Premarin without prescription I’ve had stories bouncing around in my head this week…lots of stories. As a writer, I love to watch, hear and read stories, especially when they are true stories about real people.
chloroquine in japanese As Vicki and I work to finish our third book together, “The Day the Turkey Came to School” that story has been prominent in my mind. Like our other books, it’s based on a true story about something that really happened.
What’s different about this one is that it happened one ordinary day in November when I was taking my ten year old daughter to school. Sometimes, the stories that happen when we least expect them turn out to be the most fun!
Working at the pharmacy two days a week, I have the privilege of hearing other people’s stories on a regular basis. Sometimes the stories develop over time as I get to know customers. Other times, someone will share a story so personal and heartbreaking that I can’t get it out of my head and I add that person to my prayers.
That happened the day a young woman came in who had been beaten by her live-in boyfriend. She said, “I moved in with him against my parents’ wishes because I thought he truly loved me.” She had a blackened eye and a broken nose and a concussion as well as cuts and abrasions.
She said she was going to stay with her pastor and his wife. I offered her water and sat with her while she waited for her medication to be ready. She wanted to talk about what had happened…because sometimes people just want someone to listen to their stories.
Another story I have recently had the privilege of reading, is “The Polygamist’s Daughter” by Anna LeBaron with Leslie Wilson. I was asked to read an advance copy of the book which is coming out in March of 2017 and to write an honest review for the Goodreads Website.
Anna LeBaron’s story of growing up as the daughter of a polygamist cult leader is another one that has stayed with me. The first line in her book hooked me:
“At age nine, I had forty-nine siblings.”
Most of us have had a fairly normal childhood. Not Anna’s…hers was anything but normal with the regular, quick moves to different homes to stay a step ahead of the authorities, selling painted rocks and slices of cake door to door as a child in Mexico, going to school then working into the night to help the “family” business, getting food and clothing from dumpsters, and not having the normal childhood experiences or things that most of us took for granted.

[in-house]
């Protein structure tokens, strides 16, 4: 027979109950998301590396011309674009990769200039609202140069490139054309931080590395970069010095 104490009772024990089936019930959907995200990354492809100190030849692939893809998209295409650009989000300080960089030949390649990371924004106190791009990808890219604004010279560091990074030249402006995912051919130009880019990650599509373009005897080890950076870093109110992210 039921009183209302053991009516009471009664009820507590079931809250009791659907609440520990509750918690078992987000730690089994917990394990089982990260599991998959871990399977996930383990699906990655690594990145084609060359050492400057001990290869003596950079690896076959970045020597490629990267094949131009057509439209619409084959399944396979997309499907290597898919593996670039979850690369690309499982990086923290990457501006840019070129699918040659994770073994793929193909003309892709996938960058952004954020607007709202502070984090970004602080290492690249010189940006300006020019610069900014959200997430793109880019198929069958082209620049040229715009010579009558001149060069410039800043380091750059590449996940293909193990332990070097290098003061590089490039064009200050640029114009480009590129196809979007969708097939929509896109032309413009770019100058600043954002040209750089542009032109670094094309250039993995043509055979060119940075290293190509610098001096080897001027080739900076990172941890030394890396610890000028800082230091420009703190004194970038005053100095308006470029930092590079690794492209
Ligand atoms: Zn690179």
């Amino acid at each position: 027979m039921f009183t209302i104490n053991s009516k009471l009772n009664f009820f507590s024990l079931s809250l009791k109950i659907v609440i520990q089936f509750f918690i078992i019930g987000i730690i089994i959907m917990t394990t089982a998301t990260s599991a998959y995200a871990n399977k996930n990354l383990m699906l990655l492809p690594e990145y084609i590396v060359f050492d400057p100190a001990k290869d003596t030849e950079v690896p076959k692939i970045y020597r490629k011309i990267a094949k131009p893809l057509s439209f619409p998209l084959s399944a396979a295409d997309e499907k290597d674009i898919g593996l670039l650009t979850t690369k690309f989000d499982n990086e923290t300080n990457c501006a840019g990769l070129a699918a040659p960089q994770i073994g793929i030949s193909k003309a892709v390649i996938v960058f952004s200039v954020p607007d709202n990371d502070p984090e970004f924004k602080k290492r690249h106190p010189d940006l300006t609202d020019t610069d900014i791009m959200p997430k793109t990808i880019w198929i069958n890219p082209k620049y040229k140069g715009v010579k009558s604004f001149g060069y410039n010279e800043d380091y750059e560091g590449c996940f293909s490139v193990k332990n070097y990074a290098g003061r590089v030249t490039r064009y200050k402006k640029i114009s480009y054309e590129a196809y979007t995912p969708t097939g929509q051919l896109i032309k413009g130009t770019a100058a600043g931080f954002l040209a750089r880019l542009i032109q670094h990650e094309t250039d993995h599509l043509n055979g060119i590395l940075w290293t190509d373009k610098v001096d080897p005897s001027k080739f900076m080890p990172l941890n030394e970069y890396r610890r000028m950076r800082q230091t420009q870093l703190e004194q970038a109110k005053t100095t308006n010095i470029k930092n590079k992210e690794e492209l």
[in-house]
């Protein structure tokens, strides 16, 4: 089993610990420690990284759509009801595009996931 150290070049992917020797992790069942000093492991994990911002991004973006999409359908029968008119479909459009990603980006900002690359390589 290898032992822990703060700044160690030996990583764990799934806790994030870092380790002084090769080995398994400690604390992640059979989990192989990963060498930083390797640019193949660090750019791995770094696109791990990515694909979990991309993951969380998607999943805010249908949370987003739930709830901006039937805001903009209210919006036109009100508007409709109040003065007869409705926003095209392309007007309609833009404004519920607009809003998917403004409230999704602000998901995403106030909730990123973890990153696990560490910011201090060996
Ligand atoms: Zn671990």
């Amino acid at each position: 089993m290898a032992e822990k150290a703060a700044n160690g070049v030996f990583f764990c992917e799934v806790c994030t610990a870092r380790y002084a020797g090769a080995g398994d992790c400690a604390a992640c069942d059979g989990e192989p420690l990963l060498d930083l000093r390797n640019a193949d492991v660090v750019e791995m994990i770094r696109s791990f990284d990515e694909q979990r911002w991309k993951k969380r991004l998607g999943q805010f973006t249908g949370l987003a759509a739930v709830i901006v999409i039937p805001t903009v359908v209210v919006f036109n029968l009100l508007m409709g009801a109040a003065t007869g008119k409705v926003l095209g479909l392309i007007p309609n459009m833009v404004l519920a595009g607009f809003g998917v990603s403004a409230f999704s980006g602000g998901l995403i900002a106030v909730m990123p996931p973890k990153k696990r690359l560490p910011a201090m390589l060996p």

If you are looking for a very good read in 2017, I hope you will consider “The Polygamist’s Daughter.”
Finally, the last story on my mind this week is that of Katherine Johnson. Awarded the Presidential Medal of Freedom by President Obama in 2015, Katherine was a mathematician and physicist who began working for NASA in 1953 doing math calculations.
While temporarily assigned to help the all-male flight research team at NASA, Katherine’s intelligence and knowledge of analytic geometry quickly impressed the higher ups. She had to deal with sexism and racism and having to use the “colored” restroom and coffee pot, but ultimately her work for NASA was so impressive that John Glenn wanted her to check the accuracy of the flight number information before he flew.
Katherine worked for NASA for decades as an aerospace technologist calculating trajectories, launch windows and emergency back-up paths for many space flights from Project Mercury all the way to the Space Shuttle Program.
Katherine’s story is told along with that of her friends, Mary Jackson and Dorothy Vaughan in the movie, “Hidden Figures” which is in theaters now. My husband and I saw “Hidden Figures” on Monday night and we were both on the edge of our seats watching the entire movie. At the end, the audience applauded.
There are so many interesting stories all around us. We simply have to listen for them. What stories are happening around you?